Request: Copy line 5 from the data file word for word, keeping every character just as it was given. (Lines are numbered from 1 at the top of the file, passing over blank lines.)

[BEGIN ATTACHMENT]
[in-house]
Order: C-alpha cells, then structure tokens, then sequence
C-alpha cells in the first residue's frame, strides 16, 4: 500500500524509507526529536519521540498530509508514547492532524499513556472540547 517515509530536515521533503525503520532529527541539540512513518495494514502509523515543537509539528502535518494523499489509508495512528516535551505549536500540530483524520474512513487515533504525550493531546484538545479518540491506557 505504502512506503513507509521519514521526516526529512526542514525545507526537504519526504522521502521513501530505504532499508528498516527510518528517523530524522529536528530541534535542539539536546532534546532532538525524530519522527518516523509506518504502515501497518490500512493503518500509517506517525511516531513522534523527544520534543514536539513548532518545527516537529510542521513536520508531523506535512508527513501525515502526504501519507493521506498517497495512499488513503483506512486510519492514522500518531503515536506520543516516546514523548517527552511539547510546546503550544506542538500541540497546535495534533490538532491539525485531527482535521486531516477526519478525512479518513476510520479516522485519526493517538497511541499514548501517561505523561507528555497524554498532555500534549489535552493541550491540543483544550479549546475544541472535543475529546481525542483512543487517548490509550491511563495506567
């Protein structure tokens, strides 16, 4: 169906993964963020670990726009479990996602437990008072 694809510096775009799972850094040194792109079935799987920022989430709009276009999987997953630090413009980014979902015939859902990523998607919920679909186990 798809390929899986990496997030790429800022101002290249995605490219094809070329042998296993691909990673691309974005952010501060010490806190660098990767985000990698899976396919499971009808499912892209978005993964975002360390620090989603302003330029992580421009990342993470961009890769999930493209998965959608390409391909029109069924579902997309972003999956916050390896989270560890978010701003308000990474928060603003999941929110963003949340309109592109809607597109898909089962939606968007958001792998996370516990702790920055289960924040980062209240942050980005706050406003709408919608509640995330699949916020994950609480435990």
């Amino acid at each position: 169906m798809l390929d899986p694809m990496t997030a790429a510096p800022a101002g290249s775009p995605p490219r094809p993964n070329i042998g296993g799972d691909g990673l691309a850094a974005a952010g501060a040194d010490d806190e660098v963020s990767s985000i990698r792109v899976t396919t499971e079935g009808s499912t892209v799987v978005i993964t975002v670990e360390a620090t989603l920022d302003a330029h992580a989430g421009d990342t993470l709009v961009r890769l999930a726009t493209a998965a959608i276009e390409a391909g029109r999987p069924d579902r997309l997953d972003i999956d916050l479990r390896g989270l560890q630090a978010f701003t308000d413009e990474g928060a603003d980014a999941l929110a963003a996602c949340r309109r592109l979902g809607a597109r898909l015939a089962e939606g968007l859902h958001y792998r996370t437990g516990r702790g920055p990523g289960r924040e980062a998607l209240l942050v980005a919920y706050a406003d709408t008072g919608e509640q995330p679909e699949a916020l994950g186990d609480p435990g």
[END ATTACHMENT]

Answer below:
């Amino acid at each position: 169906m798809l390929d899986p694809m990496t997030a790429a510096p800022a101002g290249s775009p995605p490219r094809p993964n070329i042998g296993g799972d691909g990673l691309a850094a974005a952010g501060a040194d010490d806190e660098v963020s990767s985000i990698r792109v899976t396919t499971e079935g009808s499912t892209v799987v978005i993964t975002v670990e360390a620090t989603l920022d302003a330029h992580a989430g421009d990342t993470l709009v961009r890769l999930a726009t493209a998965a959608i276009e390409a391909g029109r999987p069924d579902r997309l997953d972003i999956d916050l479990r390896g989270l560890q630090a978010f701003t308000d413009e990474g928060a603003d980014a999941l929110a963003a996602c949340r309109r592109l979902g809607a597109r898909l015939a089962e939606g968007l859902h958001y792998r996370t437990g516990r702790g920055p990523g289960r924040e980062a998607l209240l942050v980005a919920y706050a406003d709408t008072g919608e509640q995330p679909e699949a916020l994950g186990d609480p435990g």